9. © 2016 Market Edge 9 RFS: Endorses law Subsidies: Endorses government support Democrat Hillary Clinton Age: 68 Education: Wellesley College (B.A.), Yale University Law (J.D.) Profession: Lawyer Political career: U.S. Secretary of State (2009-2013), Senator, U.S. Senate (2001-2009), Candidate, U.S. President (2008), First Lady, President Bill Clinton (1993-2001) and First Lady, State of Arkansas, (1979-1981, 1983-1992) Ag / Energy Policy Her campaign website touts a plan for the nation to continue to develop clean energy sources such as solar and wind power by declaring two major goals: The U.S. will have more than half a billion solar panels installed across the country by the end of her first term, and that the U.S. will generate enough clean renewable energy to power every home in America within ten years of her taking office. Current Residence: Chappaqua, New York (and Washington D.C.)
10. © 2016 Market Edge 10 “The USDA has a successful history of partnering with farmers, rural small businesses, and rural co-ops in deploying renewable energy and energy efficiency solutions. Those programs should be expanded. The RFS & other federal incentives have been a success for Iowa and much of rural America.” “The RFS can continue to be a powerful tool to spur the development of advanced biofuels and expand the overall contribution that renewable fuels make to our national fuel supply. But we also can’t ignore significant changes to the energy landscape since the RFS was expanded in 2007. We have to get the RFS back on track in a way that provides investors with the certainty they need, protects consumers, improves access to E15, E85 and biodiesel blends, and effectively drives the development of cellulosic & other advanced biofuels.” “I support it [RFS] as it is now, because I think it’s the basis for advanced biofuels research. We have airplanes now experimenting with flying on biofuels so this is exciting. I don’t want to do anything that stops the development.”
11. © 2016 Market Edge 11 Republican Rafael Edward (Ted) Cruz Age: 44 Education: Princeton University (B.A.), Harvard University (J.D.) Profession: Lawyer Political career: Solicitor General of Texas (2003-2008), First term U.S. Senator from Texas (assumed office in 2013) Ag / Energy Policy Cruz’s website does not mention his stance on energy or agricultural issues, other than to say he is for cutting regulations to help energy exploration. The primary issues that the website focuses on are National Security, the Constitution, Life, Marriage & Family and Jobs & Opportunity. Current Residence: Houston, Texas RFS: Rejects law, seeks to phase it out in 5 years Subsidies: Rejects government support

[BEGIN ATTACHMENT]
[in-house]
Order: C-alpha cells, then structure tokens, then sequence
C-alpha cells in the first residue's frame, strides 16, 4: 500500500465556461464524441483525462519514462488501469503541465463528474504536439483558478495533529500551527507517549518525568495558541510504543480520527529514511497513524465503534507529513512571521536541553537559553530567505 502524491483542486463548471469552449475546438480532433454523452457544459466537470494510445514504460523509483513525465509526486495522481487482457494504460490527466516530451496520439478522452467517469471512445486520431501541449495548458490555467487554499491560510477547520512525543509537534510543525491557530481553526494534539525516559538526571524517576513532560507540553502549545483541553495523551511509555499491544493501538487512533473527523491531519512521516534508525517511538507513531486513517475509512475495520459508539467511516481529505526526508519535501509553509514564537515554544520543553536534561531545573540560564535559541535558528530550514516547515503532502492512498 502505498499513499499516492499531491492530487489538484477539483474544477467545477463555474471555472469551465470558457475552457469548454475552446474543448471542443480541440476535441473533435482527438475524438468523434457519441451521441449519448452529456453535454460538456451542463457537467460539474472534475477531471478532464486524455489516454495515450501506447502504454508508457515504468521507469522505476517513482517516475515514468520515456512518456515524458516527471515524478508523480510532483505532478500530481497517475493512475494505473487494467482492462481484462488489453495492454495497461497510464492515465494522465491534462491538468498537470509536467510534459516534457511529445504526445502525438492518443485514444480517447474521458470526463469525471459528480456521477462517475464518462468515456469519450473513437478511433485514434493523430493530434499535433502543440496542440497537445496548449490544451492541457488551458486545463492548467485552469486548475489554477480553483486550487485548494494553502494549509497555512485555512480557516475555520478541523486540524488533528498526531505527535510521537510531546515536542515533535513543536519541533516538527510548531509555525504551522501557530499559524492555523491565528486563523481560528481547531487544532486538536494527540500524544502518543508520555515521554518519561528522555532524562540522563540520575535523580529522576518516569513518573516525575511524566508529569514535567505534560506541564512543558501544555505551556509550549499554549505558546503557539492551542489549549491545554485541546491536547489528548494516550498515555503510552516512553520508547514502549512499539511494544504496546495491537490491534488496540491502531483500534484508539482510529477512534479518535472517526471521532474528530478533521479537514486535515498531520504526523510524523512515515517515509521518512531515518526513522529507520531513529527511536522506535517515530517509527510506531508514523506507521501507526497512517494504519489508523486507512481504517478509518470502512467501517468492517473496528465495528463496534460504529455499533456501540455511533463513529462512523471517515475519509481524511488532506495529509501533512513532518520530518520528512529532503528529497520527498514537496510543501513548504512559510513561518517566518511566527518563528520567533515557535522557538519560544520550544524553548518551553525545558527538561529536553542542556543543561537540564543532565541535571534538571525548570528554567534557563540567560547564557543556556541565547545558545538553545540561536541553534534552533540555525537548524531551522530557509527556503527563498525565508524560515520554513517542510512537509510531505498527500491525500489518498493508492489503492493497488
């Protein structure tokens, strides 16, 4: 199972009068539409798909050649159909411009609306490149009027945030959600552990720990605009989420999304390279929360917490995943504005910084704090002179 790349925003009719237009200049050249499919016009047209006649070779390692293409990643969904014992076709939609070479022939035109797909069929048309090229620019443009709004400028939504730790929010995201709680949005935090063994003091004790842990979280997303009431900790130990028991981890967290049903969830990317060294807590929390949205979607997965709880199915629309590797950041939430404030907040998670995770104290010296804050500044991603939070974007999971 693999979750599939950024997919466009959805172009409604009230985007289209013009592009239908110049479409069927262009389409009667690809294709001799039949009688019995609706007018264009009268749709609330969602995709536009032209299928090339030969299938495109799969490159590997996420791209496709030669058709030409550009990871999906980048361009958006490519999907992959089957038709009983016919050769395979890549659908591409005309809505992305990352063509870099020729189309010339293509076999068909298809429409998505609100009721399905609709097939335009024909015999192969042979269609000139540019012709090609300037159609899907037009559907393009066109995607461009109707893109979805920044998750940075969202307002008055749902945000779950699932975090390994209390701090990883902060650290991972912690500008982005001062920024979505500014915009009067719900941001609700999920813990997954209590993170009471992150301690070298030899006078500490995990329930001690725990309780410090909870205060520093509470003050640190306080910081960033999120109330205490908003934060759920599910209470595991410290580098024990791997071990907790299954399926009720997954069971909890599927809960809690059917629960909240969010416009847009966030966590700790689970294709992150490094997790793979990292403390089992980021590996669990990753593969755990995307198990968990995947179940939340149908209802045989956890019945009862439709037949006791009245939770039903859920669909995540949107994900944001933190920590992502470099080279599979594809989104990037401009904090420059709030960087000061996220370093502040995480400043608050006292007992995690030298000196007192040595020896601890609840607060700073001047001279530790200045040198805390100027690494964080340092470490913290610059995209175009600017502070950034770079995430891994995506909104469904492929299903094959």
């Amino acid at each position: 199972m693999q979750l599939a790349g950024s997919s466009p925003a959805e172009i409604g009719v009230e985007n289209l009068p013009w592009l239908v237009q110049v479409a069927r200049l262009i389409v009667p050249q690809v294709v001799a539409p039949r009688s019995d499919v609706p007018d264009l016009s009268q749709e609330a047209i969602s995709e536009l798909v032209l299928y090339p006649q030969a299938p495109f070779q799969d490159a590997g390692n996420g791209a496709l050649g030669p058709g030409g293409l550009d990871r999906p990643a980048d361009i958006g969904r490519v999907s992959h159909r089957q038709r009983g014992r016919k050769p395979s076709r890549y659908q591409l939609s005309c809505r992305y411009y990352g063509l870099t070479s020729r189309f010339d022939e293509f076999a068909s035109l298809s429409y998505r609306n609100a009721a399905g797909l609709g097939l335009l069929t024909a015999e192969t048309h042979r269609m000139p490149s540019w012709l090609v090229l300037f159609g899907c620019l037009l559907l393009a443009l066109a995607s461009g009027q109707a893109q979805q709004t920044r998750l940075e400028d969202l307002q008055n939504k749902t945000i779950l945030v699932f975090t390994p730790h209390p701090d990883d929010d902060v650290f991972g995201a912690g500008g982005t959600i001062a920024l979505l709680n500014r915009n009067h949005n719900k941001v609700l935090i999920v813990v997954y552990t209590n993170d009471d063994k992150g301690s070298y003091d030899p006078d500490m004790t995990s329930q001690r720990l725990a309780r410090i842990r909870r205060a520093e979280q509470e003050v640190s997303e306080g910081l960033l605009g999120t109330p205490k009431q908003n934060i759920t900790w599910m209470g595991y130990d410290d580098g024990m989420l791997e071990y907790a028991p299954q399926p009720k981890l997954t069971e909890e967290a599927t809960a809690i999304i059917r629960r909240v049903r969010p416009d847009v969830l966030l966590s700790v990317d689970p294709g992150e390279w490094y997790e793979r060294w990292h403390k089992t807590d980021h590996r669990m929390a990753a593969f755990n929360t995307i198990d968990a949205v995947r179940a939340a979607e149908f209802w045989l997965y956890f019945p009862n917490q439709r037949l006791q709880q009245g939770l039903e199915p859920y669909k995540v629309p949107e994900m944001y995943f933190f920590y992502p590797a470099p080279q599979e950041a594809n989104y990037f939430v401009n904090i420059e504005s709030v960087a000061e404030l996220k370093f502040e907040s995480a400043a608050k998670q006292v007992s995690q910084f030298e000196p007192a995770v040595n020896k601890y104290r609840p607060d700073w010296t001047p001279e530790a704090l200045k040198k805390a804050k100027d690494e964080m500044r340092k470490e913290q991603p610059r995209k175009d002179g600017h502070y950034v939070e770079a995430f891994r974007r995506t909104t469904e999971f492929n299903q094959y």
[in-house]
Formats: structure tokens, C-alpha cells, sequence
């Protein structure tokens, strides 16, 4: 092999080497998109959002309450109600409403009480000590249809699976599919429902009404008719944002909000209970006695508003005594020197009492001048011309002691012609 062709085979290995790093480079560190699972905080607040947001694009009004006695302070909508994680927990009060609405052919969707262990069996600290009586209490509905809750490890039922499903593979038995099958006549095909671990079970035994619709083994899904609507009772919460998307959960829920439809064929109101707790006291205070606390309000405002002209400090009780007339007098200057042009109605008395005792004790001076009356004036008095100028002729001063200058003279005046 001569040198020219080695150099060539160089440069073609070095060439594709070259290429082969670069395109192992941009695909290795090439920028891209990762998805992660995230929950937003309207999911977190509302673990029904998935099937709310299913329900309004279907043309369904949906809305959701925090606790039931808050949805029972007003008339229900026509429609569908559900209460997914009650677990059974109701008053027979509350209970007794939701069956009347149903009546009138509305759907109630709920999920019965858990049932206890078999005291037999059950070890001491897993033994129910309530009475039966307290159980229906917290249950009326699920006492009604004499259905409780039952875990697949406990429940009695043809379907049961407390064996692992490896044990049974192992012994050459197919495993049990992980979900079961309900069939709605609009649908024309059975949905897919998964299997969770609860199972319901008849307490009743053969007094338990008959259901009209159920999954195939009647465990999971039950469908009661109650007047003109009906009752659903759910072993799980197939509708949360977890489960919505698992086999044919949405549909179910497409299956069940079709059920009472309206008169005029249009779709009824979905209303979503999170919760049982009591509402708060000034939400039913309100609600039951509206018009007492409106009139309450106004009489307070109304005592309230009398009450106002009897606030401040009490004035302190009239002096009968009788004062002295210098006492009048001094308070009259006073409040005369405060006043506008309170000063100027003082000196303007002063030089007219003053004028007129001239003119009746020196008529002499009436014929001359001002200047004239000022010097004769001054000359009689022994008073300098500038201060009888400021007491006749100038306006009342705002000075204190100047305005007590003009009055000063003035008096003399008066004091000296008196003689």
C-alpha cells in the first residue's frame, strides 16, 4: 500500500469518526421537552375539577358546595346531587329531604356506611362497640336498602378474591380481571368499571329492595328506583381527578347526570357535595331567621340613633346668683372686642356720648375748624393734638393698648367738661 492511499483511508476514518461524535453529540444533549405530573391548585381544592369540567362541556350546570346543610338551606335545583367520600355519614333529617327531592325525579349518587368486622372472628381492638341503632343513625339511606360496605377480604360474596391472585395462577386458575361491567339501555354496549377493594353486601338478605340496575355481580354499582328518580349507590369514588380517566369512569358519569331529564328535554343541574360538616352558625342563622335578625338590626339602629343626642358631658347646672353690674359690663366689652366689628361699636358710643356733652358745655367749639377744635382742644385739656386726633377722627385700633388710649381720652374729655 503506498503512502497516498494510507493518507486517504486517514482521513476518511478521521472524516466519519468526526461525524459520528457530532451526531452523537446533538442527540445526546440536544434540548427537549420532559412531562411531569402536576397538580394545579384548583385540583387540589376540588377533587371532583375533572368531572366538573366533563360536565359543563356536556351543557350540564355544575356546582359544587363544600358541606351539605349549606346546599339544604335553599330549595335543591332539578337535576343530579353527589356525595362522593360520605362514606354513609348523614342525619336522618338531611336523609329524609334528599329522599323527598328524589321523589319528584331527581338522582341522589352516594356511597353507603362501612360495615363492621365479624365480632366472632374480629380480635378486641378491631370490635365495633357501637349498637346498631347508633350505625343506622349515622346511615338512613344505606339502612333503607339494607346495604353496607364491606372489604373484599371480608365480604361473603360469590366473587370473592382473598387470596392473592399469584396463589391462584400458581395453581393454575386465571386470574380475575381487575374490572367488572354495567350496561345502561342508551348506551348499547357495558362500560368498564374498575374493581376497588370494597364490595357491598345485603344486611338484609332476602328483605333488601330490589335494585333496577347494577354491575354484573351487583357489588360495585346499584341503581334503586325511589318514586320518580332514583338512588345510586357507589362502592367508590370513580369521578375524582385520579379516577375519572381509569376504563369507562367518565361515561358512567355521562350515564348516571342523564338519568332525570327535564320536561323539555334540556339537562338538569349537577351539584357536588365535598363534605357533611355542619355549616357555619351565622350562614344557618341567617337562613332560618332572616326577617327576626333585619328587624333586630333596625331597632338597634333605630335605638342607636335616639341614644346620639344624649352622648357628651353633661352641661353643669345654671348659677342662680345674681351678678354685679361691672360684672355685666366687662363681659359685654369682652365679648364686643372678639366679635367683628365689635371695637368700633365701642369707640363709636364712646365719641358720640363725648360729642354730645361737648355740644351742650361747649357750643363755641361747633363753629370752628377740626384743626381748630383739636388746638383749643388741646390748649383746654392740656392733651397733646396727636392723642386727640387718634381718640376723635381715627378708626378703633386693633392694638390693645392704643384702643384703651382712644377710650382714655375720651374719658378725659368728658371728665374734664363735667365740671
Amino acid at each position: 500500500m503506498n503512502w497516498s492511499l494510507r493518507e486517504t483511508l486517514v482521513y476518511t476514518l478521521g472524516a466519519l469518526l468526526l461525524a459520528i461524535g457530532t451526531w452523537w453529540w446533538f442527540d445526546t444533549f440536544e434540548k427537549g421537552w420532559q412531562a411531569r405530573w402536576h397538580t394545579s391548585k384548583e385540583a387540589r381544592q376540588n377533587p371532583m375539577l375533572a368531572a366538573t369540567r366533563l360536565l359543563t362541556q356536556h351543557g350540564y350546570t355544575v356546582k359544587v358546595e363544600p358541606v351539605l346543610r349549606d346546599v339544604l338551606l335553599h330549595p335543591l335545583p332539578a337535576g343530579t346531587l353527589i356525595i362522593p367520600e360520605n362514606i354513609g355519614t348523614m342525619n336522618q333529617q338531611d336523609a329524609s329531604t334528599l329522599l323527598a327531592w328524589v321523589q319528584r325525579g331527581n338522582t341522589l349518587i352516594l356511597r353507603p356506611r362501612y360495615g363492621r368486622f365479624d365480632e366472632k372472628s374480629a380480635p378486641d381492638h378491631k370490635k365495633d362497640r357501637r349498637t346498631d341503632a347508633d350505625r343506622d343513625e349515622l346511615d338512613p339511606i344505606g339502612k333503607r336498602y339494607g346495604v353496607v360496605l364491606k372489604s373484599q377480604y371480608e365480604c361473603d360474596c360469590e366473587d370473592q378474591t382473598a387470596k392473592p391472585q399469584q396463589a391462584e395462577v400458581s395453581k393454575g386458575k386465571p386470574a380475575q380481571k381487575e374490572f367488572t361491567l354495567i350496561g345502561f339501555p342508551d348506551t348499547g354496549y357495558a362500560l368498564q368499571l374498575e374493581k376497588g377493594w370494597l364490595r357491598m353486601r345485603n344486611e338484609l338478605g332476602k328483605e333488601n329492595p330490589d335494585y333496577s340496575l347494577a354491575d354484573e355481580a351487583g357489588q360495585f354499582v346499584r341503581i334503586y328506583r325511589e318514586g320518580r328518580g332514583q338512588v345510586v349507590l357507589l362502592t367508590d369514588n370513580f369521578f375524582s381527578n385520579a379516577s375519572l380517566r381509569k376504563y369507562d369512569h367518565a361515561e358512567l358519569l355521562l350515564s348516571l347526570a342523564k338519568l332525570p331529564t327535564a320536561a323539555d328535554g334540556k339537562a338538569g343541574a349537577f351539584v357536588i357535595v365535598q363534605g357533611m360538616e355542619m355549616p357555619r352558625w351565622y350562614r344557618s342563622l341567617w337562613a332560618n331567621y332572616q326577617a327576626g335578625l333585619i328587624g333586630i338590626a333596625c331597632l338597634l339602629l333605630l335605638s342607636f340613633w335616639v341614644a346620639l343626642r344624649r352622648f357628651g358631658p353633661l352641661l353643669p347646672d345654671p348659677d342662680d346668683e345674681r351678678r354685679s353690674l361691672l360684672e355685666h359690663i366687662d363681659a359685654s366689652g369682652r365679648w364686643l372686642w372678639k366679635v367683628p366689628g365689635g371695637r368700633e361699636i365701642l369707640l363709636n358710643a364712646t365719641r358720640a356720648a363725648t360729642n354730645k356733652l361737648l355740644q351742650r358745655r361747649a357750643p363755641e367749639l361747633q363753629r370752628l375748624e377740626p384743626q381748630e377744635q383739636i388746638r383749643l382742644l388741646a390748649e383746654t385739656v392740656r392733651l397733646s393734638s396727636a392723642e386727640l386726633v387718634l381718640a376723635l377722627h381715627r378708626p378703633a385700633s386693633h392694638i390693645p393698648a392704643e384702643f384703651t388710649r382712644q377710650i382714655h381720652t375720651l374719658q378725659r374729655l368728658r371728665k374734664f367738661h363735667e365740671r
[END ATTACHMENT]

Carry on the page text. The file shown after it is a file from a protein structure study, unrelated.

12. © 2016 Market Edge 12 “As president, I will end the death tax — which unfairly burdens farmers and ranchers and is a tax on the American dream.” “We should pursue an ‘all of the above’ policy. We should embrace all of the energy resources with which God has blessed America: oil & gas, coal, nuclear, wind, solar, and biofuels & ethanol. But Washington shouldn’t be picking winners and losers.” “I'm fighting for farmers against Washington.”
13. © 2016 Market Edge 13 Republican RFS: Accepts law, but only to 2022 Subsidies: Rejects government support Carleton S. (Carly) Fiorina Age: 60 Education: Stanford University (B.A.), University of Maryland (MBA), MIT Sloan School of Management (M.S.) Profession: Sales for AT&T, President of a division of Lucent, CEO of Hewlett-Packard Political career: Lost challenge to Barbara Boxer for U.S. Senate in California in November, 2010 Ag / Energy Policy Fiorina states that the U.S. Environmental Protection Agency is over-regulating domestic energy projects and output. She says as president, she will work to free up energy regulations to increase energy output. Current Residence Richmond, Virginia
14. © 2016 Market Edge 14 “The Environmental Protection Agency (EPA) is strangling the life out of many agriculture industries with overregulation.” “…let’s have a level playing field from now until 2022, but in 2022, the government needs to get out of all this. Fossil fuels, sugar, corn subsidies – government needs to get out of all of it…” “I support the Renewable Fuel Standard, because renewables have to have the same chance as oils and gas, for example. But what I've said is, over time the government needs to get out of this role. It's not the Federal Government's role to pick winners and losers, and that's what the Federal Government does. Oil and gas was a winner for a long time until pressure was put on government to say, ‘you gotta level the playing field.’”
15. © 2016 Market Edge 15 Republican RFS: Endorses law with gradual government withdrawal Subsidies: Unknown position Michael Dale (Mike) Huckabee Age: 59 Education: Ouachita Baptist University (B.A.) Profession: Author, Ordained minister, Talk show host Political career: Lt. Governor of Arkansas (1993-1996), Two+ terms (10 years) as Governor of Arkansas (1996-2007) Ag / Energy Policy Huckabee supports an “all of the above” strategy: “We should explore and exploit all forms of domestically produced energy — oil, gas, wind, solar, bio-fuels, hydro- electric, nuclear, coal — anything and everything.” Current Residence: Santa Rosa Beach, Florida